I'm still in the Bears and I'm still in King Crimson, so it doesn't eliminate those things. It just means that here's another thing that is more my own personal form. And I can really see what I can do with it and how I can take it further and further. So creatively that's very exciting. It's like you've found a new vein in the mine.
The strange thing about creativity in general and being musical and so on -- it's entirely what keeps you young. And this is off the subject of anything you've asked but, to me, that’s one of the best rewards about it. I feel like a twenty-five-year-old. You know, I'm fifty-seven years old; I don't feel that way at all. And when I went to my thirtieth class reunion, I looked like I should have been in a, you know, a different class. [laughs] Because all the people who turned out from my class, they look so much older than me now. And it's not just your looks; it's not that. It's more to do with your spirit. It keeps you so young, to do this for a living.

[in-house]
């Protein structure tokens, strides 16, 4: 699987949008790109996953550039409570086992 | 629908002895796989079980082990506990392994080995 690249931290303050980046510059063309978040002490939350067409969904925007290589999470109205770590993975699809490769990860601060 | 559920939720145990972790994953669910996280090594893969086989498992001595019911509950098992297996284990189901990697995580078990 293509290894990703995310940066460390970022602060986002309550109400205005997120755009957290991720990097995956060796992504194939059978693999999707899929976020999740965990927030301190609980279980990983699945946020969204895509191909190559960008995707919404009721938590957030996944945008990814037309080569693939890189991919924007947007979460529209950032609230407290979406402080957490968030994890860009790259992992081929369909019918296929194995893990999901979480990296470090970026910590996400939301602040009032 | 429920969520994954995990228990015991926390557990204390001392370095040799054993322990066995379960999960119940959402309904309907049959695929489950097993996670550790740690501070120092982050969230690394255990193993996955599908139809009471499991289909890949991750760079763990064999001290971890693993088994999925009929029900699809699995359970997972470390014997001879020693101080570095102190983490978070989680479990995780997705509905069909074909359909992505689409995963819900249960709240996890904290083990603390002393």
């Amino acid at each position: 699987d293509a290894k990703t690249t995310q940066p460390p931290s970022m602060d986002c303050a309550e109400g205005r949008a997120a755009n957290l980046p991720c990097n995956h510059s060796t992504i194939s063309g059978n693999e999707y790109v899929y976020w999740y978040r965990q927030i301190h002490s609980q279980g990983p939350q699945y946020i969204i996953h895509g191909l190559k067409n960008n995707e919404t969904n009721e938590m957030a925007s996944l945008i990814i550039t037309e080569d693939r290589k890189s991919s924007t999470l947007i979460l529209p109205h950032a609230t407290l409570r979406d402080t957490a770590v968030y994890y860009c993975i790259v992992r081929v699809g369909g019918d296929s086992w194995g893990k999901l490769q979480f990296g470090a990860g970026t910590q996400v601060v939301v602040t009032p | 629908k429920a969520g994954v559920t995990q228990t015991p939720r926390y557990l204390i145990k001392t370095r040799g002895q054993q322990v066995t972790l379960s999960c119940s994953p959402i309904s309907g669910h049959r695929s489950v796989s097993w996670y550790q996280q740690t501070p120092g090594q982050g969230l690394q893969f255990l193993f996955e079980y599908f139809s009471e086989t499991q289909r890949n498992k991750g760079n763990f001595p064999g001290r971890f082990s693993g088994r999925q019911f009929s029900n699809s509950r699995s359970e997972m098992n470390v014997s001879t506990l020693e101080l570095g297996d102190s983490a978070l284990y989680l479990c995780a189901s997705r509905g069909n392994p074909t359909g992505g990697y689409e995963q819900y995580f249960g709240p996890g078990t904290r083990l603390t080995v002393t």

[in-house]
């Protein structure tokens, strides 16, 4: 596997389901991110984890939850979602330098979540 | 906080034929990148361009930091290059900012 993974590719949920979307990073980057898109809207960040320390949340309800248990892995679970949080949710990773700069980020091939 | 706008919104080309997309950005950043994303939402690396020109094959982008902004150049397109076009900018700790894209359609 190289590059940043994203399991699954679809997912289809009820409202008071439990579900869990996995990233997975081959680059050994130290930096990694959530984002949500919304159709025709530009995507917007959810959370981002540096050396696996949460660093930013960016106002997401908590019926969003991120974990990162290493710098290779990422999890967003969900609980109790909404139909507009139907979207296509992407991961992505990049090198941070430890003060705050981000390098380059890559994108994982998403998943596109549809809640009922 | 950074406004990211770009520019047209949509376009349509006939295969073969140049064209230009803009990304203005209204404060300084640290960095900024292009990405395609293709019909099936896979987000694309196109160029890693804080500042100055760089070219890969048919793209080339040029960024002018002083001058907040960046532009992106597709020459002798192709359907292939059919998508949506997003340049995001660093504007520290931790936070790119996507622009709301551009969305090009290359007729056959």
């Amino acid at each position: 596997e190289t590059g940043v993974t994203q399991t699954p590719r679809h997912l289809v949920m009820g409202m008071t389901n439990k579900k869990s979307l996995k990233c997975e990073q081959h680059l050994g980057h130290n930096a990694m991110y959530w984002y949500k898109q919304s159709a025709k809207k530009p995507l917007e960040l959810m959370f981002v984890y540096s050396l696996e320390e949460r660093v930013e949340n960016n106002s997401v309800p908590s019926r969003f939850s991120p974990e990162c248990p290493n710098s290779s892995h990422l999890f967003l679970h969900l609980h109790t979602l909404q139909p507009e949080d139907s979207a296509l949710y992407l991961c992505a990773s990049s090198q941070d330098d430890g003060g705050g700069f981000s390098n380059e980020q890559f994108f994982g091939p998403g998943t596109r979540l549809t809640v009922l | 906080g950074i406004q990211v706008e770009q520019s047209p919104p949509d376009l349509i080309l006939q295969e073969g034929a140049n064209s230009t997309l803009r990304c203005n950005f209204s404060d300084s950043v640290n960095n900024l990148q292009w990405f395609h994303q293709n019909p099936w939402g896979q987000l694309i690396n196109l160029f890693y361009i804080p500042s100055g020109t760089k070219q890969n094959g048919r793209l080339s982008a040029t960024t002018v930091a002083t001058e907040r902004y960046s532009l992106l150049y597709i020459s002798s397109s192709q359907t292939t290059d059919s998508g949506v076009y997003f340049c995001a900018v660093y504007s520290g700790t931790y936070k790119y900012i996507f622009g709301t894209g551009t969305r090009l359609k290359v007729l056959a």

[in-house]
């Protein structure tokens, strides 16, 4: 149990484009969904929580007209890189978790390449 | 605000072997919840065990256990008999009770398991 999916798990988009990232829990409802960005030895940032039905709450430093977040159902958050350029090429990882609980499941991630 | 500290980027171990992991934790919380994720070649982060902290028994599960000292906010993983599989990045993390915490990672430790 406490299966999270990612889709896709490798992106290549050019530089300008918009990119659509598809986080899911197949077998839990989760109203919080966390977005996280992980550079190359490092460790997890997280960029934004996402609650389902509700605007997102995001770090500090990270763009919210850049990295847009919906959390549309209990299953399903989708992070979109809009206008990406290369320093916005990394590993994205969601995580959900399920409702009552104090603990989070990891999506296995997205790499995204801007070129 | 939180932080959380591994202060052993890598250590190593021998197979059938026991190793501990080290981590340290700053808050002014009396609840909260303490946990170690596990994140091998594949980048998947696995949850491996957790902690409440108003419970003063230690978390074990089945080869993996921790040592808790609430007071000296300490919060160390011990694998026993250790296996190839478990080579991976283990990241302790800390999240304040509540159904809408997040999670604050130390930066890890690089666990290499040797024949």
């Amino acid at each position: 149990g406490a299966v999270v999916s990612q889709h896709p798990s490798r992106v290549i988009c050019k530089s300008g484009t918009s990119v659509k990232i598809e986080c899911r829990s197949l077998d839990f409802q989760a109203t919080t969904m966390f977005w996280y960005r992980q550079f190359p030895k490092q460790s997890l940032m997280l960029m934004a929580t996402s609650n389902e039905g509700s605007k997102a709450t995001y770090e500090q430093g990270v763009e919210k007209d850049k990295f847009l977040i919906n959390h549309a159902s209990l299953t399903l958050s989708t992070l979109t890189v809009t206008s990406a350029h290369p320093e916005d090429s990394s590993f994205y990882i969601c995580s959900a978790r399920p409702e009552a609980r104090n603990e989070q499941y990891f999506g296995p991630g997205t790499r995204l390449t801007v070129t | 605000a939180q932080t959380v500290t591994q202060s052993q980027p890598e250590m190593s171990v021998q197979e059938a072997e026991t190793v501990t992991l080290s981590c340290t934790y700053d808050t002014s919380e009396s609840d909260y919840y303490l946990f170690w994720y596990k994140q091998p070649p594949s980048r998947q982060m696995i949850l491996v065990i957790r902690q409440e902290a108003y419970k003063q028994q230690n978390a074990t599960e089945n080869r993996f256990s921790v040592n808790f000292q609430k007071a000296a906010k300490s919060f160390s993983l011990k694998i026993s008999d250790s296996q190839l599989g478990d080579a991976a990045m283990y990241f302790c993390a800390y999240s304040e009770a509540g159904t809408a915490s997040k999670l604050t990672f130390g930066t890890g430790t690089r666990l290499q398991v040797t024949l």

It's all work. Everything is work. No matter what you're doing there's some work involved in it. It's your livelihood. But I see so many people whose livelihood just burns them out, and the idea of my livelihood being something that really kind of energizes me all the time is -- it's very fortunate. I think it's true and I think it's true of a lot of musical and creative people. It becomes like a bonus. Even if you're not as successful as someone else, you still get the bonus that it keeps you young."
So how cool is that?
And to All Good People on the Yes Forum Board, thank you!
And to Andrew Greenaway, a/k/a The Idiot Bastard, thank you so much for this review:
"ADRIAN BELEW: SIDE FOUR (LIVE) (Adrian Belew Presents, ABP2167)